👸🏾The Tarot Queens Have Become the Mentors in That Afro Drip Tarot

👸🏾The Tarot Queens Have Become the Mentors in That Afro Drip Tarot

One of the best things about creating your own tarot deck is the ability to update and modernize the cards with everything you’ve learned about them. The Queens in the tarot are often likened to the nurturers or mothers, which seems to go well with the water association of this rank in the court cards. 

Water is associated with empathy, emotion, intuition, and relationships. Each queen modifies her watery attributes with the elemental attributes associated with her suit, as all court cards do. I’ve even seen it described as different mothering or teaching styles. So, why did I rename this rank to the Mentors in That Afro Drip Tarot? 

For one, I believe every one of us embodies all sixteen court cards of the tarot. What makes us unique individuals is how strongly we connect to these archetypes and how often. If you’re a person who’s very passionate, creative, and spontaneous, you probably relate to the Scepters (Wands) court more than the others. But that doesn’t mean you completely lack the sensitivity of water, the analytical strength of air, or the pragmatism of earth. 

I felt like calling this rank of the courts “Mothers” or something similar would be a disservice to those who would eventually read with this deck outside of myself, because one doesn’t have to be a mother to embody these traits. Language matters and we can often shoehorn our - and others - thinking with the words we use. 

As the third rank of the tarot courts, the Queens possess wisdom and leadership that comes from growing into their maturity with life experience that the two preceding ranks (the Students and Zealots) lack. Though they are the third rank out of four, I actually consider the Mentors to be on equal footing in their maturity as the rank that follows, the Luminaries, aka Kings. What sets them apart is the reach of their influence. 

I chose to call the Queens “Mentors” instead because the influence of their traits is more intimate and personal than the influence of the Kings. These figures aren’t giving big speeches to crowds of hundreds or thousands. Their impact is more on the one-to-one or one-to-few level. However, the lessons they impart can have far-reaching ripple effects that even they couldn’t predict. How many world leaders are able to tell stories about formative life lessons they carried from childhood imparted by a mother or wise teacher? That’s the impact of a Mentor.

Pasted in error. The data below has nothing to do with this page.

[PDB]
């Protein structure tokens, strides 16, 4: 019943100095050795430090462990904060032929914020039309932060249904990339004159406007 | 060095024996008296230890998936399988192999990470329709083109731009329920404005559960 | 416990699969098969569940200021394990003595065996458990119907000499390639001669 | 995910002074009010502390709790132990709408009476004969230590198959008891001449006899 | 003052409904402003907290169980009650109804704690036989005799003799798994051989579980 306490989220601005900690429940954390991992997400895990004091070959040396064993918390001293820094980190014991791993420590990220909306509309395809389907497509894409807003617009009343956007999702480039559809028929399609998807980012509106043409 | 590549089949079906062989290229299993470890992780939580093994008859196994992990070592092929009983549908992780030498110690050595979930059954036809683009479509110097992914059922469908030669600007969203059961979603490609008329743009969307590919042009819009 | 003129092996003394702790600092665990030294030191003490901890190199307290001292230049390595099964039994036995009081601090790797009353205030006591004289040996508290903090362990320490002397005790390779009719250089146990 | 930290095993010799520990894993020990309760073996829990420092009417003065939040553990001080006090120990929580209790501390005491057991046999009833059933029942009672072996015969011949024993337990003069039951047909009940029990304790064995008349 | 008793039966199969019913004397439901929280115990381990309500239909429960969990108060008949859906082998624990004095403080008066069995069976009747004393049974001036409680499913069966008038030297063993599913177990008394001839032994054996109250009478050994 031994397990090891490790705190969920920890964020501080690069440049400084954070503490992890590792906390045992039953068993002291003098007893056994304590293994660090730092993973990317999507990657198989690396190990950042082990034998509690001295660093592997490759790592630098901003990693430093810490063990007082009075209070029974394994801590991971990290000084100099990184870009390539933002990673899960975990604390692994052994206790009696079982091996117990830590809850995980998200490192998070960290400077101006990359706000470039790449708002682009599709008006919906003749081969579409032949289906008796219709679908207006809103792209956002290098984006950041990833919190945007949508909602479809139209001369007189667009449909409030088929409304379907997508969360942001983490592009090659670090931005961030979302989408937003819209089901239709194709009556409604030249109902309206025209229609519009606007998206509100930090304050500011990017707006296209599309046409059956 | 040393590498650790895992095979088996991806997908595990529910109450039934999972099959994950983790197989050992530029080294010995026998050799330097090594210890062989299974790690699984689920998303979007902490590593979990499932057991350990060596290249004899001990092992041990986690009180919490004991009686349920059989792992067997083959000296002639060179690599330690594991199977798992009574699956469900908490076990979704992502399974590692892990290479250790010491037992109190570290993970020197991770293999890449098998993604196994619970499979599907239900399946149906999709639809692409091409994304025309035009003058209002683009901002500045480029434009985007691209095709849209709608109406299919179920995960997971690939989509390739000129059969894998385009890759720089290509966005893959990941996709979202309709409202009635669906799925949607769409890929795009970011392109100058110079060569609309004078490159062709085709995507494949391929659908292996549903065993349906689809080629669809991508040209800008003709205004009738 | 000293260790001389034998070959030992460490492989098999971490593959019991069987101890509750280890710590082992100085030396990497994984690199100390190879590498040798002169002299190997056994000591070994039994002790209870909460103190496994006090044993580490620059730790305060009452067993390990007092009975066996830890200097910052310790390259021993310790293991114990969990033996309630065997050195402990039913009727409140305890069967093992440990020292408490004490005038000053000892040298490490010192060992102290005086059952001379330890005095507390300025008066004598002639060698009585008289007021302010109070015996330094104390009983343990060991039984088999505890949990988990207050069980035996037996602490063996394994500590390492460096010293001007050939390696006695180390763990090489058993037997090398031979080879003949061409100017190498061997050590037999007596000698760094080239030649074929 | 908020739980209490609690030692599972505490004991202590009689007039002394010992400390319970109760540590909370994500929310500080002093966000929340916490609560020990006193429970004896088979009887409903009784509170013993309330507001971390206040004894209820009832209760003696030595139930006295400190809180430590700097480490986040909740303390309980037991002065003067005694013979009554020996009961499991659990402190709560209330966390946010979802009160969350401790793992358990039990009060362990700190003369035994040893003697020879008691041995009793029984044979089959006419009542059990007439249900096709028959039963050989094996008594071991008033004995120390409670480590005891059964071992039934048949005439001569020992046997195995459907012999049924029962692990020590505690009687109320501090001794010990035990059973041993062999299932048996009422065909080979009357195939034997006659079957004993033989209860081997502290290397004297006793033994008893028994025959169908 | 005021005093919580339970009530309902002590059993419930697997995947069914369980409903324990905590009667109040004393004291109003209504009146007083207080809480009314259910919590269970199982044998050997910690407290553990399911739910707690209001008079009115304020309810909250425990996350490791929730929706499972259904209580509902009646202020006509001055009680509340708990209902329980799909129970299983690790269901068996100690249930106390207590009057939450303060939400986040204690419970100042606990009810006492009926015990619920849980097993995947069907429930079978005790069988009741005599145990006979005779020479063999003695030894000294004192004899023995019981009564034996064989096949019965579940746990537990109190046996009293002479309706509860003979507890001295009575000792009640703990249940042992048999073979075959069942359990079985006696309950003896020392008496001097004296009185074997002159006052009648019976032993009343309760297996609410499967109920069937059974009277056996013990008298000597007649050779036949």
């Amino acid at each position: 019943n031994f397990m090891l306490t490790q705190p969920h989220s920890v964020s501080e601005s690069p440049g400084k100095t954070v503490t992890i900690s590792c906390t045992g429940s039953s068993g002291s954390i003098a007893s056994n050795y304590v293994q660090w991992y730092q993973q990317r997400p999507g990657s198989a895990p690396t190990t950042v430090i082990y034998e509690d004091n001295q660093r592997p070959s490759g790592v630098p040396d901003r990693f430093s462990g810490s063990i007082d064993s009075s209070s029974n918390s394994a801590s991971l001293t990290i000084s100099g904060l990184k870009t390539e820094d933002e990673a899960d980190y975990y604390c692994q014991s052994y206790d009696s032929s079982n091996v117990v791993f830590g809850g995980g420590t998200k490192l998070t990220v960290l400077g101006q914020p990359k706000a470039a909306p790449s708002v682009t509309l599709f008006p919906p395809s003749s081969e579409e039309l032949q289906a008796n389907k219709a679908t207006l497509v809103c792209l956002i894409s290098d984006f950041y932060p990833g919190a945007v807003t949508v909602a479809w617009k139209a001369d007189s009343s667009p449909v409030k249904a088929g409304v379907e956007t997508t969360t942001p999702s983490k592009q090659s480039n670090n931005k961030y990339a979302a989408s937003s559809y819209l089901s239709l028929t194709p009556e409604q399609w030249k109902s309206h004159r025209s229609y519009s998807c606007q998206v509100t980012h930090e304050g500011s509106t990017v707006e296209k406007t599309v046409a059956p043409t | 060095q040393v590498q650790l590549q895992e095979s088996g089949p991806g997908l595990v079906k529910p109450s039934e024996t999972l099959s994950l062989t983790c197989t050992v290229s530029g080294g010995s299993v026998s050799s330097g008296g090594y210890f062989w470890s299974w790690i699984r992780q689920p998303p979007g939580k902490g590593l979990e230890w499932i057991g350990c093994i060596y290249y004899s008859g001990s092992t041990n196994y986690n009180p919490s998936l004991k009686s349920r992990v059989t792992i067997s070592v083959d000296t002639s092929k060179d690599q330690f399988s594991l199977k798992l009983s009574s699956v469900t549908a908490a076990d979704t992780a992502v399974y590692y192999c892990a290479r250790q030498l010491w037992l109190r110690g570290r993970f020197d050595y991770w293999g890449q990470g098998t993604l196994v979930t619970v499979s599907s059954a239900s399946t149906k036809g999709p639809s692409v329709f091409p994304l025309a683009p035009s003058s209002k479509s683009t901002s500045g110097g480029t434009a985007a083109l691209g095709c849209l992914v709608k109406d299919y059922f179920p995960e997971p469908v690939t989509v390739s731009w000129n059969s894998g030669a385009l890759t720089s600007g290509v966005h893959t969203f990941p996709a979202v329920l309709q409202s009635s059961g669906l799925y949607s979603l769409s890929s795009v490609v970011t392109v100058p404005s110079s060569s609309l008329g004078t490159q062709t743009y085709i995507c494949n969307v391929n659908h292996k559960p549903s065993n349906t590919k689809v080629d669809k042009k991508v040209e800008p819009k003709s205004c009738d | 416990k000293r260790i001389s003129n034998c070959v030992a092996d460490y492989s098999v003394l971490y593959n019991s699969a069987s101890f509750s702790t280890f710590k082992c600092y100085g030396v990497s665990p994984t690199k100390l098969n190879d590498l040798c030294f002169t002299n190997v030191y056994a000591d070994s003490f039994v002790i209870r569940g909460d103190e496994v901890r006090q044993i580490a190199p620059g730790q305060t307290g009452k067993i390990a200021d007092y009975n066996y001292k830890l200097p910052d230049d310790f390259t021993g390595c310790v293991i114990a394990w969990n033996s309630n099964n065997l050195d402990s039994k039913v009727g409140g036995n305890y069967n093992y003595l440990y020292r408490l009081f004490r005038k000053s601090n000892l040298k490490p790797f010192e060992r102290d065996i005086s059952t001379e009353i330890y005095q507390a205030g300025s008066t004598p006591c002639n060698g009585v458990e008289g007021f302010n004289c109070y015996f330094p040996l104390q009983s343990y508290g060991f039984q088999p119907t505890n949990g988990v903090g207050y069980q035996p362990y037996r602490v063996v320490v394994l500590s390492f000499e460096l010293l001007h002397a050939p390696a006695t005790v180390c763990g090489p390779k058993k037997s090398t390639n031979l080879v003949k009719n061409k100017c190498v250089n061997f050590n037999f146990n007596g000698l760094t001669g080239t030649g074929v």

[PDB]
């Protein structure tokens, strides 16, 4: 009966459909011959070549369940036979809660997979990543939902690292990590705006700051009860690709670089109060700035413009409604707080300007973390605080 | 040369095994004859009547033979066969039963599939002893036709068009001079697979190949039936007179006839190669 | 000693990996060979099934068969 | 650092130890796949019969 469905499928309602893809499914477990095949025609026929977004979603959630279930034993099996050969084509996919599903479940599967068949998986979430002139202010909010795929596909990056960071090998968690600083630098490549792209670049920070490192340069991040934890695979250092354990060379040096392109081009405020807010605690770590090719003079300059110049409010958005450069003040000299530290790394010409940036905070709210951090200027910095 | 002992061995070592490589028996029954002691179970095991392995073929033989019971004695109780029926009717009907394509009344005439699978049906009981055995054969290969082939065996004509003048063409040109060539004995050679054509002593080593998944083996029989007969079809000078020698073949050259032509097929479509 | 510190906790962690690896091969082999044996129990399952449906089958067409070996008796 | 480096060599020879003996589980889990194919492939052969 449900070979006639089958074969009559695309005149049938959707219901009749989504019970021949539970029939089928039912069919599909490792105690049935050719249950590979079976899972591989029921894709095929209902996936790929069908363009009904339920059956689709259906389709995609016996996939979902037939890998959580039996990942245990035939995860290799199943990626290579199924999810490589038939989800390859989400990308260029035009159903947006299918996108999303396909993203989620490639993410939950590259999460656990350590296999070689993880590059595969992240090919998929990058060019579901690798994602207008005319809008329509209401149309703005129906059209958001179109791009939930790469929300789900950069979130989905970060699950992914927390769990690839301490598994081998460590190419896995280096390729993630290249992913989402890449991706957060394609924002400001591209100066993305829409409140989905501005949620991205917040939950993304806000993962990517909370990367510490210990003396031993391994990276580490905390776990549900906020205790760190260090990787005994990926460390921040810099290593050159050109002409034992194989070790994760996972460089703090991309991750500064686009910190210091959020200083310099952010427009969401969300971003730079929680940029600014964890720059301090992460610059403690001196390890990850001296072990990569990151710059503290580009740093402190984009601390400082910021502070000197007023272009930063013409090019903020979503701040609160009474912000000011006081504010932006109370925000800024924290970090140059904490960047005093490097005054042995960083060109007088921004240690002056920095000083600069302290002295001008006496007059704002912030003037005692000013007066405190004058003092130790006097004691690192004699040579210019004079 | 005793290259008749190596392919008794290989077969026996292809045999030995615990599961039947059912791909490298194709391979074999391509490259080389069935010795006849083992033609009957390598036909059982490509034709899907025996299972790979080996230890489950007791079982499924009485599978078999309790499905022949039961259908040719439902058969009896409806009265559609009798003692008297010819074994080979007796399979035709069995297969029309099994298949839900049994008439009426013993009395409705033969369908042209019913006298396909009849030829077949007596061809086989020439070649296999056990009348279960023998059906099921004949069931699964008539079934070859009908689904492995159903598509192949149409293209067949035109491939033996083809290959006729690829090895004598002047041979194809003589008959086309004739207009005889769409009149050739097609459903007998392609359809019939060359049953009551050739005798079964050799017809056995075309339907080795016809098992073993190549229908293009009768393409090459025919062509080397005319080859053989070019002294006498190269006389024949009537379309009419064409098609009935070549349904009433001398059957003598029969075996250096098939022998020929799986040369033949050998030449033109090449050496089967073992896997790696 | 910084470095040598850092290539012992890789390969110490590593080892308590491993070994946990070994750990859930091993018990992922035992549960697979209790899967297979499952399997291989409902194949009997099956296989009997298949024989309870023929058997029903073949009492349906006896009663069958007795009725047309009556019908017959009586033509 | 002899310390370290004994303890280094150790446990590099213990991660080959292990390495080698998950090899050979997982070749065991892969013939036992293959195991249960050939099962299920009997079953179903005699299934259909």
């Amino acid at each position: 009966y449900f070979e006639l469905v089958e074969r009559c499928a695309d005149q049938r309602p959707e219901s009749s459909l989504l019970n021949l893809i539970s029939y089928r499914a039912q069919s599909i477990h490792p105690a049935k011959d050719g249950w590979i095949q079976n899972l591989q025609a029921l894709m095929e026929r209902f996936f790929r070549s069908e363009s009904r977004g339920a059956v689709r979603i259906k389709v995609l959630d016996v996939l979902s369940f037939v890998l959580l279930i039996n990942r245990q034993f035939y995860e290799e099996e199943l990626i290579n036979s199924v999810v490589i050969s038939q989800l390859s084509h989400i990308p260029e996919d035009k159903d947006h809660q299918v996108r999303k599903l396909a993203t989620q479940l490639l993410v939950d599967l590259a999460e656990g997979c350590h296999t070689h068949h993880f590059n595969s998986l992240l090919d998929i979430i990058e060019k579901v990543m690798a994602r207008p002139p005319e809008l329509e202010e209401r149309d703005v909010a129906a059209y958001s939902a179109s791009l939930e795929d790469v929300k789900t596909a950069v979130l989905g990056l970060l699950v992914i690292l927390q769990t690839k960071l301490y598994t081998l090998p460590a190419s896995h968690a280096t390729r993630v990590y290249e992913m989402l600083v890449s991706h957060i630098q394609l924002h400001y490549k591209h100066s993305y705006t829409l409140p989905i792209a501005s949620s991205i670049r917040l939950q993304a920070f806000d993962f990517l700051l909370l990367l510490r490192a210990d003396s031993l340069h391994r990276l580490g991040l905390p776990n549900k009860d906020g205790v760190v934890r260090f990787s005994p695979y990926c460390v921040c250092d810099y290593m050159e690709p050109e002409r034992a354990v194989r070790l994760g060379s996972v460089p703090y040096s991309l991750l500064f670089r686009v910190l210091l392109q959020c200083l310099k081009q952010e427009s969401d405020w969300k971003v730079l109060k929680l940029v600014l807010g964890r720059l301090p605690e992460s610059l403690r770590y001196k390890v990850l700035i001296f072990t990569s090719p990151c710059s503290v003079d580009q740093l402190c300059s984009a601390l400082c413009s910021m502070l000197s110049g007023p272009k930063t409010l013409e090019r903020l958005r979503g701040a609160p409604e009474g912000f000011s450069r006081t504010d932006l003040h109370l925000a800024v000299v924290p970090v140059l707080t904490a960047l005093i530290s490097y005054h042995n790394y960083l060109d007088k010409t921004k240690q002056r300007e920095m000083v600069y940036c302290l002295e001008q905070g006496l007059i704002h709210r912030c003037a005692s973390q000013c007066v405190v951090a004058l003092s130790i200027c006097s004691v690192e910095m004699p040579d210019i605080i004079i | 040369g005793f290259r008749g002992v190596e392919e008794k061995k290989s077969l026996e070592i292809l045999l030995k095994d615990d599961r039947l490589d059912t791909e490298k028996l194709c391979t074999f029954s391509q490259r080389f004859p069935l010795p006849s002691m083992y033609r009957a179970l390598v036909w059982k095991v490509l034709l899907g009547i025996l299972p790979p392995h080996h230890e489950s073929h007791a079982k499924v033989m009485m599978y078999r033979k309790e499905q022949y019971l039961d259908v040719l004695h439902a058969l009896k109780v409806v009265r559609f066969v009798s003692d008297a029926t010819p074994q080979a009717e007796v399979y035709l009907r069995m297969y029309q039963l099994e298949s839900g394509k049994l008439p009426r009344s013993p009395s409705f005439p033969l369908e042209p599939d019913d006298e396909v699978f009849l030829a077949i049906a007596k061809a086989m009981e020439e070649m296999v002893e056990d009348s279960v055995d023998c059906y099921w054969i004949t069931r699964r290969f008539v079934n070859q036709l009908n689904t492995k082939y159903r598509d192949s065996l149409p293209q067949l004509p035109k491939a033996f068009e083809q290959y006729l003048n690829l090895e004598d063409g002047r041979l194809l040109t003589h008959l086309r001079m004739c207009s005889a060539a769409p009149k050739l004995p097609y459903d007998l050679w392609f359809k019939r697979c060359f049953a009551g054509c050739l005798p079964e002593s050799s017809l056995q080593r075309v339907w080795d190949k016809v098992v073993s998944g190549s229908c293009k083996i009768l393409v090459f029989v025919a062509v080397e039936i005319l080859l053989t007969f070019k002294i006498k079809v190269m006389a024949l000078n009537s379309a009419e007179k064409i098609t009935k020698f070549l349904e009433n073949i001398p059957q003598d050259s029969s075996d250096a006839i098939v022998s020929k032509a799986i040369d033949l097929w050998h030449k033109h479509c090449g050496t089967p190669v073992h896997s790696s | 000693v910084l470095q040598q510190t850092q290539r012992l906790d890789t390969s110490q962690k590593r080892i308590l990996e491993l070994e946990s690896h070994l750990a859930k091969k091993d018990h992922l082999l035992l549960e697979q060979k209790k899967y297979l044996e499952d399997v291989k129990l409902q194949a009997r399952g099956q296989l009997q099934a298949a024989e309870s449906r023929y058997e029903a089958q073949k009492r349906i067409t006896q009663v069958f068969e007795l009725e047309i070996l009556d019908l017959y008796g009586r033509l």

We can understand each Mentor by thinking about the kind of advice or words of wisdom they’d give when responding to the same situation. Let’s say you were dealing with a rough break up. The Mentor of Scepters is probably going to ask what you need to do to smile and have fun and forget about your ex. Should you go dancing? See a movie? Make some art? The Mentor of Vessels is more likely to hold space for you. She’ll want to know if you need a hug or space to cry. If you want someone to hold your hand, you’ve found the right person. The Mentor of Blades is the most likely to ask why you’re even giving this person any room - rent free, she might add - in your headspace. She’d point out all their intellectual shortcomings and remind you that you were always out of that person’s league to begin with. She’d emphasize the facts as she perceived them to help you move through your feelings. The Mentor of Coins is most likely to focus on your health and wellbeing. She’d suggest you go for a jog or do some yoga, stop ordering takeout so you can cook instead, and balance your budget.

Whatever you prefer to call this rank of the tarot court card, just remember they’re primarily about intimate influence. Their advice may be simple, but that doesn’t take away from its profundity. 

Get to know the Mentors and all the other court cards in That Afro Drip Tarot by ordering your copy of the deck today! The pre-order period will last until February 29th, 2024.

Shaniqua ❤️

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